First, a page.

Stay off the internet: Another big one I learned the hard way. In my attempt to be as prepared as I could be, I spent a lot of time doing research online about my disease. BE CAREFUL! The internet is a minefield of misinformation and out-dated material. That’s not to say you shouldn’t try to be as informed as possible (see the next tip). It just means, don’t get carried away, choose your websites wisely and remember that no two cases of cancer are the same and everybody’s experience is different.

Be your own advocate: My doctors and nurses were awesome while I was undergoing treatment. But the reality is that they’re very busy people with too many patients and as a result they may rush through explaining things to you or throw around terms that go over your head. You have to be your own advocate. Insist that they explain things if you don’t understand something. Bring a list of the questions you want to ask and make sure they take the time to answer all of them. And also remember: doctors aren’t mind readers. It’s up to you to bring to their attention how you’re feeling and the concerns you have.

Focus on the big picture: Keep your eye on the prize. It’s a long haul and you’ll need to be patient. Keep reminding yourself that it’s only temporary and don’t lose sight of the ultimate goal of restored health. It can be a tough slog but the reward is definitely worth it.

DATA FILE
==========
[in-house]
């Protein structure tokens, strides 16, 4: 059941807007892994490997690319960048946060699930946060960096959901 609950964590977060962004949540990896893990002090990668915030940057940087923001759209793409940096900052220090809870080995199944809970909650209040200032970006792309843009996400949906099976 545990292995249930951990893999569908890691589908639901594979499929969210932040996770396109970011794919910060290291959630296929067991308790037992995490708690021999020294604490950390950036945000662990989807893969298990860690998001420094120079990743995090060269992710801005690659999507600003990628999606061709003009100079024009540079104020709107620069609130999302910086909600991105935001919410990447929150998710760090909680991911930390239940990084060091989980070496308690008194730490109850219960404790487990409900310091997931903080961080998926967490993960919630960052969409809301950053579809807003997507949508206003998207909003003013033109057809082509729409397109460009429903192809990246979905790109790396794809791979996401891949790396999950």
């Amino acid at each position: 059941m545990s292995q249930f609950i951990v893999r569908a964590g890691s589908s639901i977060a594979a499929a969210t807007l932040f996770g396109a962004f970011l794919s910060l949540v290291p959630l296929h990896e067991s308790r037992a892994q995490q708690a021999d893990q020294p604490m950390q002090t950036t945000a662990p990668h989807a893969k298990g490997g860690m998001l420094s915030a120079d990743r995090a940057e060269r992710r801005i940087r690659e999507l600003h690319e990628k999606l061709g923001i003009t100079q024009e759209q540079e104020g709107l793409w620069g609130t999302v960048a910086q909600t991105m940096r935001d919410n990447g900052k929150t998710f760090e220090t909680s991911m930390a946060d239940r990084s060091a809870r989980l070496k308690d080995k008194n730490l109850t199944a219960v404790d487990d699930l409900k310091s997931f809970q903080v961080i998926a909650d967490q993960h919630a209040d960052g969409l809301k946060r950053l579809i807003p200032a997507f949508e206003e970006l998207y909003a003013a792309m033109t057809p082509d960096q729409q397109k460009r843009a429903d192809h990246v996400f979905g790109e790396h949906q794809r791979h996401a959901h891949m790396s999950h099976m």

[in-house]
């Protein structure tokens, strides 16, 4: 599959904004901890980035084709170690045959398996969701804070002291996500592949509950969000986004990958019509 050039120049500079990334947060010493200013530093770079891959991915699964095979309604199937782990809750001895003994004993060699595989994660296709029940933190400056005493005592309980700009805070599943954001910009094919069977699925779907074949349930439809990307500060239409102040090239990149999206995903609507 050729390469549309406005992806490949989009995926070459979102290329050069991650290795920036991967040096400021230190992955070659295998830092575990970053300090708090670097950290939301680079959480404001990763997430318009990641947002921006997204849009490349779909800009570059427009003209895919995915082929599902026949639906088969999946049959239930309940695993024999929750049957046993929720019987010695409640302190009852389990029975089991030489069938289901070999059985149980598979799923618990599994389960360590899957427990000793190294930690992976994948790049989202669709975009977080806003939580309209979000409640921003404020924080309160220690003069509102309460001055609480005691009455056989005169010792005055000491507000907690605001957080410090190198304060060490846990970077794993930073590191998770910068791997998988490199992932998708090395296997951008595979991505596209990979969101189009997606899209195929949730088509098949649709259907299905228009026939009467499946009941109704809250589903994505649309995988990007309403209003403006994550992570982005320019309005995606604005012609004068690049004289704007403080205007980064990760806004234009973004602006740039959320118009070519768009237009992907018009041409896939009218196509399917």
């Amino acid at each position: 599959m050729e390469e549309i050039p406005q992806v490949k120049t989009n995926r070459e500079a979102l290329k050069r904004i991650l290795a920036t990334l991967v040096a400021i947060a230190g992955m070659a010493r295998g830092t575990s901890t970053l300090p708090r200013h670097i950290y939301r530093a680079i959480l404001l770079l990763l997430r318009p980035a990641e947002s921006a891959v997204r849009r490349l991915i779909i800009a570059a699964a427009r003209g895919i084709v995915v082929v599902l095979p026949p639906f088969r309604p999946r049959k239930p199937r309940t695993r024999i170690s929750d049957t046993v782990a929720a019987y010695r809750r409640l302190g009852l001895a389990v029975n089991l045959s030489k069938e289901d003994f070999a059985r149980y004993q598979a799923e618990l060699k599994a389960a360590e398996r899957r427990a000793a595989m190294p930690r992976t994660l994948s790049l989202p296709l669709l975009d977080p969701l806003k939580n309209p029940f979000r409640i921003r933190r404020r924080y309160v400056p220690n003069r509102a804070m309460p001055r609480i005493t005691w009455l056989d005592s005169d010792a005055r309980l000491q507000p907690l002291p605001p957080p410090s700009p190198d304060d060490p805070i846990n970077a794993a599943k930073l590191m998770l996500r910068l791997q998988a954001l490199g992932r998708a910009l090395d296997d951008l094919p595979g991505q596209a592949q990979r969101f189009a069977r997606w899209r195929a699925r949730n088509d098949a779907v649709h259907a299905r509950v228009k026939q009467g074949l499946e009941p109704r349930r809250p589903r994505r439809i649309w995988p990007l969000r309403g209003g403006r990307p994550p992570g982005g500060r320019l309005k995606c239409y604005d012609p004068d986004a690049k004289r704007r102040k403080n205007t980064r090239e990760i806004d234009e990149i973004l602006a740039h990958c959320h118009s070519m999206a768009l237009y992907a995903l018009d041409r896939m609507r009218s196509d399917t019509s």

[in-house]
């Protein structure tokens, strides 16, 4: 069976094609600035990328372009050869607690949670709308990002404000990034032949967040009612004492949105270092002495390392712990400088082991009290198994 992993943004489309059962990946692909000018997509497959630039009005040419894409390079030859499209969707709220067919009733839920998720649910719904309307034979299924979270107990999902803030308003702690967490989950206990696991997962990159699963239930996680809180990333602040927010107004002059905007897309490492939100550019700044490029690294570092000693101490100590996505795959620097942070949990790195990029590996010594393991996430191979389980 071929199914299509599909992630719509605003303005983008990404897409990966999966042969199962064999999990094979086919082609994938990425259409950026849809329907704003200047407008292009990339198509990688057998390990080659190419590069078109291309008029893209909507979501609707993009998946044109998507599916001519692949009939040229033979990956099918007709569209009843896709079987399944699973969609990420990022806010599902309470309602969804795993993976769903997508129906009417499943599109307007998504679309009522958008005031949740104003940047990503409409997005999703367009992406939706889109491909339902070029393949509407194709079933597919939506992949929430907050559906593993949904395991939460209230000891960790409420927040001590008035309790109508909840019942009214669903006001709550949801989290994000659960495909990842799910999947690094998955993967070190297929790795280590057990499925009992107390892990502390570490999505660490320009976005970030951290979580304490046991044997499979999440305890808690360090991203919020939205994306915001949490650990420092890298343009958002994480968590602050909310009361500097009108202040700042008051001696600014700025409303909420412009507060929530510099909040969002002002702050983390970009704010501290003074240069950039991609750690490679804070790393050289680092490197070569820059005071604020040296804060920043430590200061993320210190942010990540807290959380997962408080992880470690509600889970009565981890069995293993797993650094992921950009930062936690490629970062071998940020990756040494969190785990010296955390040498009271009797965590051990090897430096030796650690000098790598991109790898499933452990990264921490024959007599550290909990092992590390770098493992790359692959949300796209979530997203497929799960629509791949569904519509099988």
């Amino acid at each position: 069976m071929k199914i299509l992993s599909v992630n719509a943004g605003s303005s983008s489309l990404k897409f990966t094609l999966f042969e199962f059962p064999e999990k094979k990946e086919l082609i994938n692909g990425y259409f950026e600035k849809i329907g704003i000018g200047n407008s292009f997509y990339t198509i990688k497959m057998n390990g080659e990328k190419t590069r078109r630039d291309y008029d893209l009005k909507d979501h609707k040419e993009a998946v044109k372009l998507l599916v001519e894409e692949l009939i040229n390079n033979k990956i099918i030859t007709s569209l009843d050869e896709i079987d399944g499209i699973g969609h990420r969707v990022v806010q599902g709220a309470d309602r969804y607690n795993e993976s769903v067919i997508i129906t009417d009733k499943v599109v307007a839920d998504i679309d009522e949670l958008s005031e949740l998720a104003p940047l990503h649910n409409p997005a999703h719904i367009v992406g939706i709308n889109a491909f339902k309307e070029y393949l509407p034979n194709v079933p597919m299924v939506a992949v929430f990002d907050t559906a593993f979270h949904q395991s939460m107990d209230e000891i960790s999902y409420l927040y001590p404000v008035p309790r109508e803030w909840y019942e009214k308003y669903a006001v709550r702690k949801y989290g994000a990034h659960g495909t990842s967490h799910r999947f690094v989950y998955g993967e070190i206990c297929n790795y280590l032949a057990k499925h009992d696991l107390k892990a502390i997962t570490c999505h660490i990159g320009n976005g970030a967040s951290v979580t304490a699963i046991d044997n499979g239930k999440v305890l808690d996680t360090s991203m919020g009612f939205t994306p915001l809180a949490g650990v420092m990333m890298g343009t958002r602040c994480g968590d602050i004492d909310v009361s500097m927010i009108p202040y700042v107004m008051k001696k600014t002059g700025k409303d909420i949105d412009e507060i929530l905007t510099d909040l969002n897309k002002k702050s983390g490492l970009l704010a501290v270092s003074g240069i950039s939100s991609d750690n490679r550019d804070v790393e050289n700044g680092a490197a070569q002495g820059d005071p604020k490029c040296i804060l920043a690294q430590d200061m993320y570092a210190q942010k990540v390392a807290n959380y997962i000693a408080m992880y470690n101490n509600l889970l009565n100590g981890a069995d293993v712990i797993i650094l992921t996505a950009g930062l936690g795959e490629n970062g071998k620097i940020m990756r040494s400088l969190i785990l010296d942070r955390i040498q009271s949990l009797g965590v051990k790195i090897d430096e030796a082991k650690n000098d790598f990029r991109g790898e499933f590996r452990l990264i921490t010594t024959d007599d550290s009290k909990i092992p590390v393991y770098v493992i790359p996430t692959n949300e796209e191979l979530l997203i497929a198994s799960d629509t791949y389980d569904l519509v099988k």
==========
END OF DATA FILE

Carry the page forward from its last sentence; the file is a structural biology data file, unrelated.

Laugh: I’m a firm believer that laughter is the best medicine. That, and heavy doses of methotrexate. It’s important to stay upbeat and enjoy the lighter side of life during treatment. Whether that’s reading the funnies, watching a comedy or downloading “footballs-to-the-crotch” videos off of YouTube, laughter will do the body good.

Set boundaries: I have a hard time saying no. But learning to say no is very important. People want to talk and visit because they care and want to be there for you. But you need to be okay with being selfish now and then when you’re not feeling up to company. Visitors are awesome but can also be exhausting and you need to stay well rested so your body can do its thing.

Journal/Share: This tip is related to the one about getting out of your head. A great way to process the jumble of thoughts ricocheting inside your skull is to talk them out or put them to paper. I’m terrible at sharing my thoughts and feelings. But putting them “out there” gives them form and allows you tackle issues more effectively.

Stay positive: Attitude is everything. Surround yourself with positive people and avoid the negative ones. Read biographies about people who inspire you. Keep positive quotes posted around the house. Keep a gratitude journal and remind yourself of all the wonderful little things going on in your life.